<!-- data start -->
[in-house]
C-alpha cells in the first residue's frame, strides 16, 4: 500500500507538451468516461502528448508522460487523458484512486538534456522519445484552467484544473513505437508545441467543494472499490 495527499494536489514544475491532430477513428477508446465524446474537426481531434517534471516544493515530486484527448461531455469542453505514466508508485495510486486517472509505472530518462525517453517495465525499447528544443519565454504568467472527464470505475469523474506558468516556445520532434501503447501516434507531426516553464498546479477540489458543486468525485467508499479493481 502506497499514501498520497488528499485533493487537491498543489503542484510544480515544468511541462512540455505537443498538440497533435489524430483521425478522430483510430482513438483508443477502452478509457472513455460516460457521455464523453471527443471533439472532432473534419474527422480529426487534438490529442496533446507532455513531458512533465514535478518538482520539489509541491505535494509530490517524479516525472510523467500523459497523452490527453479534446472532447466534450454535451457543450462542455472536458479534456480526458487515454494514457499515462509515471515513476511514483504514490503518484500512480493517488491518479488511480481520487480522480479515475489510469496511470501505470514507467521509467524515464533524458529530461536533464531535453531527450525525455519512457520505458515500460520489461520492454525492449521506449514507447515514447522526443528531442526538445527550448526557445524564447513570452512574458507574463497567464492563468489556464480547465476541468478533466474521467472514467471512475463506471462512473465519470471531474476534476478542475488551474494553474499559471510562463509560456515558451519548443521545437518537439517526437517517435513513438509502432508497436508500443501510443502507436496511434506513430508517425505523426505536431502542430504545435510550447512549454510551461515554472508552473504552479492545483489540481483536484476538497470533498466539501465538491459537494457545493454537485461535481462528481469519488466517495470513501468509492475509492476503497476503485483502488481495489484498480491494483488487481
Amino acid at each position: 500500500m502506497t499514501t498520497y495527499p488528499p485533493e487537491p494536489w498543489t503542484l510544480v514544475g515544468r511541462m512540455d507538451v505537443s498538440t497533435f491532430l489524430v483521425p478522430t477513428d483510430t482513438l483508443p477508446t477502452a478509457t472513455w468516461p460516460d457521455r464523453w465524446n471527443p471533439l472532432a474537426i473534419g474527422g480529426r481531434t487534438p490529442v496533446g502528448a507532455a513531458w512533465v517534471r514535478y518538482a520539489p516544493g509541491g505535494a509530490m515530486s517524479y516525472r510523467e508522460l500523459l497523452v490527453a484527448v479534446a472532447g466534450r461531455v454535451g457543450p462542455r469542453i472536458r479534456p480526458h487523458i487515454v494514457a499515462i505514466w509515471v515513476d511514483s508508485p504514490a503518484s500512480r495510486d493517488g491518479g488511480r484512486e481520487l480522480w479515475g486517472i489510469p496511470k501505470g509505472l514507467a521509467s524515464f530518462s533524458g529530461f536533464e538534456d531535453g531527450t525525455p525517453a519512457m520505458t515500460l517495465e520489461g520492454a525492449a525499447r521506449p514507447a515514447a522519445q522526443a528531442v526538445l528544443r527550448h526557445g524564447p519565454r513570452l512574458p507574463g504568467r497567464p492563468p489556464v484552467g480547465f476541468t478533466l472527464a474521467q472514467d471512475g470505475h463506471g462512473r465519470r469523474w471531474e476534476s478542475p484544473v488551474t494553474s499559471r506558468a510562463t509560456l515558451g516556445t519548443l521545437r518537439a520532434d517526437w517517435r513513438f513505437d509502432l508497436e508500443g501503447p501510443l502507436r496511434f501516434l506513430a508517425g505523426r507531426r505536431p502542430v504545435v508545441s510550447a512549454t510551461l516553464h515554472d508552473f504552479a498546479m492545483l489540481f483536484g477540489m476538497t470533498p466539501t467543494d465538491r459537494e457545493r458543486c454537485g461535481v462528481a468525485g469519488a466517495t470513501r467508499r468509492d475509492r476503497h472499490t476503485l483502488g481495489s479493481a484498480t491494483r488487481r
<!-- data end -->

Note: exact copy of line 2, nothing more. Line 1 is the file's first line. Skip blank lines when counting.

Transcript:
C-alpha cells in the first residue's frame, strides 16, 4: 500500500507538451468516461502528448508522460487523458484512486538534456522519445484552467484544473513505437508545441467543494472499490 495527499494536489514544475491532430477513428477508446465524446474537426481531434517534471516544493515530486484527448461531455469542453505514466508508485495510486486517472509505472530518462525517453517495465525499447528544443519565454504568467472527464470505475469523474506558468516556445520532434501503447501516434507531426516553464498546479477540489458543486468525485467508499479493481 502506497499514501498520497488528499485533493487537491498543489503542484510544480515544468511541462512540455505537443498538440497533435489524430483521425478522430483510430482513438483508443477502452478509457472513455460516460457521455464523453471527443471533439472532432473534419474527422480529426487534438490529442496533446507532455513531458512533465514535478518538482520539489509541491505535494509530490517524479516525472510523467500523459497523452490527453479534446472532447466534450454535451457543450462542455472536458479534456480526458487515454494514457499515462509515471515513476511514483504514490503518484500512480493517488491518479488511480481520487480522480479515475489510469496511470501505470514507467521509467524515464533524458529530461536533464531535453531527450525525455519512457520505458515500460520489461520492454525492449521506449514507447515514447522526443528531442526538445527550448526557445524564447513570452512574458507574463497567464492563468489556464480547465476541468478533466474521467472514467471512475463506471462512473465519470471531474476534476478542475488551474494553474499559471510562463509560456515558451519548443521545437518537439517526437517517435513513438509502432508497436508500443501510443502507436496511434506513430508517425505523426505536431502542430504545435510550447512549454510551461515554472508552473504552479492545483489540481483536484476538497470533498466539501465538491459537494457545493454537485461535481462528481469519488466517495470513501468509492475509492476503497476503485483502488481495489484498480491494483488487481